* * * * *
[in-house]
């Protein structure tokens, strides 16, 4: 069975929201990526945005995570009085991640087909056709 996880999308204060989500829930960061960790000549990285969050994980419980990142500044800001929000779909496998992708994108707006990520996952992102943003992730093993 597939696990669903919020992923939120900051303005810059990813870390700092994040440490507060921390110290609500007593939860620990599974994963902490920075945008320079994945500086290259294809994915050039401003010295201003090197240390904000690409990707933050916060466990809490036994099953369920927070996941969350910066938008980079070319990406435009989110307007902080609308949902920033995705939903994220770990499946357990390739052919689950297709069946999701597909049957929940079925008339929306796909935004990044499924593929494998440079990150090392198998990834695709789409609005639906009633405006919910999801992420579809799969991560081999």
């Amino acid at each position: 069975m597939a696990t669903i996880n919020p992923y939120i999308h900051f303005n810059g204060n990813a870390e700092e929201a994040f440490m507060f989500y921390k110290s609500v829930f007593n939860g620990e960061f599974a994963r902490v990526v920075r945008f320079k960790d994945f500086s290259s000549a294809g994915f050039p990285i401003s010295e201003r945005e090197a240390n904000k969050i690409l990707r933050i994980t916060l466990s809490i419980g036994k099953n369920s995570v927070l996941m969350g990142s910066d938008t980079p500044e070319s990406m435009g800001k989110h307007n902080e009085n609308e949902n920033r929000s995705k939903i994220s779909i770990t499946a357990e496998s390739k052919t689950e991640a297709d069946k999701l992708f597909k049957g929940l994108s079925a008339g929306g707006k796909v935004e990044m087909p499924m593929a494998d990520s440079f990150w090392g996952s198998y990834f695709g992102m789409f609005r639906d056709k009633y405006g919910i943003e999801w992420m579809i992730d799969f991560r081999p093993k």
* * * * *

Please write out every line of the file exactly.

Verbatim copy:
[in-house]
């Protein structure tokens, strides 16, 4: 069975929201990526945005995570009085991640087909056709 996880999308204060989500829930960061960790000549990285969050994980419980990142500044800001929000779909496998992708994108707006990520996952992102943003992730093993 597939696990669903919020992923939120900051303005810059990813870390700092994040440490507060921390110290609500007593939860620990599974994963902490920075945008320079994945500086290259294809994915050039401003010295201003090197240390904000690409990707933050916060466990809490036994099953369920927070996941969350910066938008980079070319990406435009989110307007902080609308949902920033995705939903994220770990499946357990390739052919689950297709069946999701597909049957929940079925008339929306796909935004990044499924593929494998440079990150090392198998990834695709789409609005639906009633405006919910999801992420579809799969991560081999």
């Amino acid at each position: 069975m597939a696990t669903i996880n919020p992923y939120i999308h900051f303005n810059g204060n990813a870390e700092e929201a994040f440490m507060f989500y921390k110290s609500v829930f007593n939860g620990e960061f599974a994963r902490v990526v920075r945008f320079k960790d994945f500086s290259s000549a294809g994915f050039p990285i401003s010295e201003r945005e090197a240390n904000k969050i690409l990707r933050i994980t916060l466990s809490i419980g036994k099953n369920s995570v927070l996941m969350g990142s910066d938008t980079p500044e070319s990406m435009g800001k989110h307007n902080e009085n609308e949902n920033r929000s995705k939903i994220s779909i770990t499946a357990e496998s390739k052919t689950e991640a297709d069946k999701l992708f597909k049957g929940l994108s079925a008339g929306g707006k796909v935004e990044m087909p499924m593929a494998d990520s440079f990150w090392g996952s198998y990834f695709g992102m789409f609005r639906d056709k009633y405006g919910i943003e999801w992420m579809i992730d799969f991560r081999p093993k």